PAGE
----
So, amidst the nearly daily revelations of the NSA, Scott Shane for The New York Times reports that “No Morsel Too Miniscule for All-Consuming NSA”:
From thousands of classified documents, the National Security Agency emerges as an electronic omnivore of staggering capabilities, eavesdropping and hacking its way around the world to strip governments and other targets of their secrets, all the while enforcing the utmost secrecy about its own operations. It spies routinely on friends as well as foes, as has become obvious in recent weeks; the agency’s official mission list includes using its surveillance powers to achieve “diplomatic advantage” over such allies as France and Germany and “economic advantage” over Japan and Brazil, among other countries.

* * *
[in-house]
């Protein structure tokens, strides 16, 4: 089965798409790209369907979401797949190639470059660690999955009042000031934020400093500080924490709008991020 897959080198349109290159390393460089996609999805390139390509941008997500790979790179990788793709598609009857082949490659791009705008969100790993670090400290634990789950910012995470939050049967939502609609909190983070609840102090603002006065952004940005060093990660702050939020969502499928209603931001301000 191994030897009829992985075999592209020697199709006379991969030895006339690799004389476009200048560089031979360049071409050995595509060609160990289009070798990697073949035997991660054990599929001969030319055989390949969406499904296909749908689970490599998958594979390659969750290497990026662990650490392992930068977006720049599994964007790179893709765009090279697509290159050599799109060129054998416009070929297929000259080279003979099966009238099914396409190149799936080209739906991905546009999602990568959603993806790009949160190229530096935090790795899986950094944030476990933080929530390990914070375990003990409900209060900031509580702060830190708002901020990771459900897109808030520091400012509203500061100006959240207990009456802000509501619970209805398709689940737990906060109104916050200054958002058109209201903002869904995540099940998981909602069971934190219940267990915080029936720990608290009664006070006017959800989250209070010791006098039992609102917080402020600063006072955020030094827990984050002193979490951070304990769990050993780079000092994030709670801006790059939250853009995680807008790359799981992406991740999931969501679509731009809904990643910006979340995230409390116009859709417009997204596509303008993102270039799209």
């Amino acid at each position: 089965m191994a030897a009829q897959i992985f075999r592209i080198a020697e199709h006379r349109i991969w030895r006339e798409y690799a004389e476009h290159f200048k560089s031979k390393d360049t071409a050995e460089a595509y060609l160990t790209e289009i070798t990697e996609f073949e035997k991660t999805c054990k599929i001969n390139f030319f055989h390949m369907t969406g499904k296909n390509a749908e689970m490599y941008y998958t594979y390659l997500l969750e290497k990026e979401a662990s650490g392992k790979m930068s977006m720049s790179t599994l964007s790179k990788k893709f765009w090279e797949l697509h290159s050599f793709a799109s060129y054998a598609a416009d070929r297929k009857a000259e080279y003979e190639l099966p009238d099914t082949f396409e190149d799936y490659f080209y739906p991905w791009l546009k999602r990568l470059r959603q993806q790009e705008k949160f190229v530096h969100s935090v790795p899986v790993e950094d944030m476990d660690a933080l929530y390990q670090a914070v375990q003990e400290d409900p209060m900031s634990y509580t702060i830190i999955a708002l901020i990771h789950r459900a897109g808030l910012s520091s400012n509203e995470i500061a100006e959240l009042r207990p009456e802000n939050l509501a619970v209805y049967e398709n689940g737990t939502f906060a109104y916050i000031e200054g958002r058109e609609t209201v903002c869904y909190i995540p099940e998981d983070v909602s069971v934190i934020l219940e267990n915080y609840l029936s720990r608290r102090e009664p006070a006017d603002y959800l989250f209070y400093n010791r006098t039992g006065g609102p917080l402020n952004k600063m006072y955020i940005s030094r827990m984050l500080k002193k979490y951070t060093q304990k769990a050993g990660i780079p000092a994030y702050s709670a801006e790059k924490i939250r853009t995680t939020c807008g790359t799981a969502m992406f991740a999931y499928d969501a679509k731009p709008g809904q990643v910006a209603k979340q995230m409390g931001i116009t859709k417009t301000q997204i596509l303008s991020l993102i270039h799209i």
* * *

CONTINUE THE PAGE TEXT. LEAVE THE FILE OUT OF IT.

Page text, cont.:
I am tempted to say that the NSA represents something like the capital T Truth of our global, hyperarchival reality.
And in still paranoid, but less frightening news, Carolyn Kellogg, friend and writer for The Los Angeles Times, appears on a podcast discussing Thomas Pynchon’s Bleeding Edge at Three Percent.